What will be the immediate impact of the Brexit vote? Here's everything we know so far


The electorate has voted for change - and has decided to leave the European Union in a landmark EU referendum vote.

However, disentangling the UK from the EU will take years. We take a look at the immediate impact Brexit might have in the UK.

So what immediate difference will the Leave vote make?


Holidaymakers heading abroad this summer will have to pay more after the pound plunged against every single major currency group.

Petrol and diesel prices could rise within days due sterling's dive, according to the Petrol Retailers Association and the AA. But shoppers have been reassured that "nothing will change overnight" as the fall in the value of the pound will take time to feed through.

Mortgage holders could benefit from even lower interest rates with some City experts predicting the base rate could be chopped even further.

House prices may also dip as buyers wait for the dust to settle.

How about immigration?

UK border control at Heathrow Airport.

Although immigration dominated much of the referendum debate, there will be no immediate curbs on numbers arriving and EU citizens already here will not lose the right to stay.

Longer term, Brexiteers made control of the UK's borders a lynchpin of their campaign. Options include adopting an "Australian-style" points-based system to allow in skilled workers needed for the economy, or extending restrictions that currently govern non-EU immigration to those arriving from the continent.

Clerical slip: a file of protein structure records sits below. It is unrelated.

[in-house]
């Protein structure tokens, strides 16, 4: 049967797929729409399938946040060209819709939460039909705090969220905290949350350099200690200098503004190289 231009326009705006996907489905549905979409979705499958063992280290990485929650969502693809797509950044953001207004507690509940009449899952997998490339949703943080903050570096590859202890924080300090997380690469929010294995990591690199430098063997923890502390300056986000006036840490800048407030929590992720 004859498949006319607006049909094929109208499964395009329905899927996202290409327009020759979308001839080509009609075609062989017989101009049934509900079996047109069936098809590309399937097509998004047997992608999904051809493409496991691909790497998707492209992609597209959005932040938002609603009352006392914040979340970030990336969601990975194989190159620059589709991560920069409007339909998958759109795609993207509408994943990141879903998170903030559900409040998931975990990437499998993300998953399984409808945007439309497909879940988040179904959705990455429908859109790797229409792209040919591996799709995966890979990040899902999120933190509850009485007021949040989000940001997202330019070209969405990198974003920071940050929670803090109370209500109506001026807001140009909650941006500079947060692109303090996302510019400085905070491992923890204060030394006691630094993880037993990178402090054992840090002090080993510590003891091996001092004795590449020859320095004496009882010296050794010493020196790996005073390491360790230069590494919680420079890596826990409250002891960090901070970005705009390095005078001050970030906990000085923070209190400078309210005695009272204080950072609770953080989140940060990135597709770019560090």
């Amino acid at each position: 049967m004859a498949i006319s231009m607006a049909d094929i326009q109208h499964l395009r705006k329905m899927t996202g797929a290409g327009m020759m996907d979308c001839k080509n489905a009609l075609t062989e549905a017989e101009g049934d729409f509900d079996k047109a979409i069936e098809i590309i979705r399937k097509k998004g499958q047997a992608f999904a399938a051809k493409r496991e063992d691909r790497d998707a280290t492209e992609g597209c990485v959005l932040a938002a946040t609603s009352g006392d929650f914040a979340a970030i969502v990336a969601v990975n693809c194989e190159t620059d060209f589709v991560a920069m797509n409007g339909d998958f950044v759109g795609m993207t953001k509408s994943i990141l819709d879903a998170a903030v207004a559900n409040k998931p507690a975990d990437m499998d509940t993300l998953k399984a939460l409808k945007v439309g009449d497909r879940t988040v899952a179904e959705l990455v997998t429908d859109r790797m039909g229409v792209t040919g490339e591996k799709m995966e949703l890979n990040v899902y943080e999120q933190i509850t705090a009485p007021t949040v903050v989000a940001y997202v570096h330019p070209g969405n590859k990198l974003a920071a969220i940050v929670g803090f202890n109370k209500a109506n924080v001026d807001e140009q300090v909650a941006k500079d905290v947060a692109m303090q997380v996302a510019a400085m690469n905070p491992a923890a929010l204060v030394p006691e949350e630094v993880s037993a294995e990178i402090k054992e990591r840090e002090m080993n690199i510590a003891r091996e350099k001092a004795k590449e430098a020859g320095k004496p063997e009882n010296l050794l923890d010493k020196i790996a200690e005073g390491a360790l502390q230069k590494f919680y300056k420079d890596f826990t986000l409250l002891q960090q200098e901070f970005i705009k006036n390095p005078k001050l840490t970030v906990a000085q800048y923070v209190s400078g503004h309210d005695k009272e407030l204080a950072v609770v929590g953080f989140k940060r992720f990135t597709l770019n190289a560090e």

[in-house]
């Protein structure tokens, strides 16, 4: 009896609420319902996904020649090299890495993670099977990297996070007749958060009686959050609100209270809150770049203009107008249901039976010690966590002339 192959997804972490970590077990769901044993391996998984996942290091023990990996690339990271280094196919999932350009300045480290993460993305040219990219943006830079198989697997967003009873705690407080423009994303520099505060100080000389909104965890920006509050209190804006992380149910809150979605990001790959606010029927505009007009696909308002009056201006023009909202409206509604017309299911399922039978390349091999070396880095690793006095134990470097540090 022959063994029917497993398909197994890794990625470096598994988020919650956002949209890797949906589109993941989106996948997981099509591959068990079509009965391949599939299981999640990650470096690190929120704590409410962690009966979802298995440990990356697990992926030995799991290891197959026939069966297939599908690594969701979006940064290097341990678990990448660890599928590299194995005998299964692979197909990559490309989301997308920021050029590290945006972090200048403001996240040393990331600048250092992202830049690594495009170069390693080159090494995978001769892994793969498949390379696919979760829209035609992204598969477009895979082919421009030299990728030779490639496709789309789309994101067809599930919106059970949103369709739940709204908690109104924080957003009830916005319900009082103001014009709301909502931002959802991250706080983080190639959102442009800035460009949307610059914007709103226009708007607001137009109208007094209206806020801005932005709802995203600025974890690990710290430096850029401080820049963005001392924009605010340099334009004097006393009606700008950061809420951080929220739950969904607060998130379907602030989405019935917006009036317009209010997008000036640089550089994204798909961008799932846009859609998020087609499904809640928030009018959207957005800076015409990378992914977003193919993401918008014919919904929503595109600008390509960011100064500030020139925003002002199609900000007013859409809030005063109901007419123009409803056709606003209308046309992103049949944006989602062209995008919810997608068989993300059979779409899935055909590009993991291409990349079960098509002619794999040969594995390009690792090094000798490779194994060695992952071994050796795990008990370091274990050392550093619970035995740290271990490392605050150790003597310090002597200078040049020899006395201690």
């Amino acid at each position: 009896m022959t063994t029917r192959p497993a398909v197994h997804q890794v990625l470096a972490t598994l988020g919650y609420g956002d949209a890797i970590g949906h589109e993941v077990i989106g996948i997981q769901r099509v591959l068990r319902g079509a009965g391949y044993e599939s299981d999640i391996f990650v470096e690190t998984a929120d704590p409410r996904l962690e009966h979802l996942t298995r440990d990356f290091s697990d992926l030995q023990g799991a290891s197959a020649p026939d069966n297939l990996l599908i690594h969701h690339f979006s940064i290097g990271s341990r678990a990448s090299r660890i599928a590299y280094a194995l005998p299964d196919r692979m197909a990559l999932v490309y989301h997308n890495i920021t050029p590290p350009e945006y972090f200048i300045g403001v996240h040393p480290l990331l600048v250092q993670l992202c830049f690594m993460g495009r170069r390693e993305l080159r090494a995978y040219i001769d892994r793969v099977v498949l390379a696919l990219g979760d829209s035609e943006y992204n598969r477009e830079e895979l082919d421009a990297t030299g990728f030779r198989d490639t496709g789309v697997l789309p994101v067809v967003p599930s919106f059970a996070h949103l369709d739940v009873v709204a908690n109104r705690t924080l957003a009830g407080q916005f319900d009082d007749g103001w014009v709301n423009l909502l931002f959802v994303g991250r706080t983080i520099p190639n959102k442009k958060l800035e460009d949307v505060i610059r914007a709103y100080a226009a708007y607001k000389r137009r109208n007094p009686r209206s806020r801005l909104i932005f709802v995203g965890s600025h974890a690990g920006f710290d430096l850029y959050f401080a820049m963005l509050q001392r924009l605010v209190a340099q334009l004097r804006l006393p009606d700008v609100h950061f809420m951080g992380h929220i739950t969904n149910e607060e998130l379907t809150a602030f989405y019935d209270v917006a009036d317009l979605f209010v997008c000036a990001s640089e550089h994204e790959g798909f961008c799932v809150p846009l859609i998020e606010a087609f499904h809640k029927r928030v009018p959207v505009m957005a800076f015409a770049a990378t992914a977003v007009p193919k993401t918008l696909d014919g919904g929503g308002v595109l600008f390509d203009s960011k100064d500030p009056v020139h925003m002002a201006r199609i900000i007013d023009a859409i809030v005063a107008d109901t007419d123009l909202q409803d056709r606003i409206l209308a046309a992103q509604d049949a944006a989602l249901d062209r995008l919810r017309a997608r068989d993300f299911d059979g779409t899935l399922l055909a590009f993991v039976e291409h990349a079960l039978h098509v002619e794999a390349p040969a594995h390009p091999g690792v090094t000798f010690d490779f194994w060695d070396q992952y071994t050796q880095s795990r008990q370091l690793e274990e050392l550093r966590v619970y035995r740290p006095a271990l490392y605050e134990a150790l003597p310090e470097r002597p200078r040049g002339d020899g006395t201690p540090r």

But any attempt to restrict immigration will face resistance from some employers. Farmers have already expressed concerns about the availability of labour. And there are also fears the Brexit vote could affect the health service, which is heavily reliant on foreign workers.

NHS England's medical director Professor Sir Bruce Keogh has called on the service to make European staff "feel welcome" in the wake of the result.

So when will the UK actually leave the EU?

Boris Johnson .

Boris Johnson has said there is no need for "haste" but senior EU representatives have said the UK should implement Brexit "as soon as possible, however painful that process may be".

To kick the process off, the UK will have to invoke Article 50 of the 2007 Lisbon Treaty, the mechanism by which a member state can leave the union. But David Cameron has said he would leave it to his successor to invoke the law, meaning it will not happen until after a new leader is in place in the autumn.

When it is finally invoked, it will trigger a period of negotiation over the UK's future relationship with the union lasting up to two years.

And any final settlement will have to be agreed by Brussels, by remaining EU member states and by the European Parliament.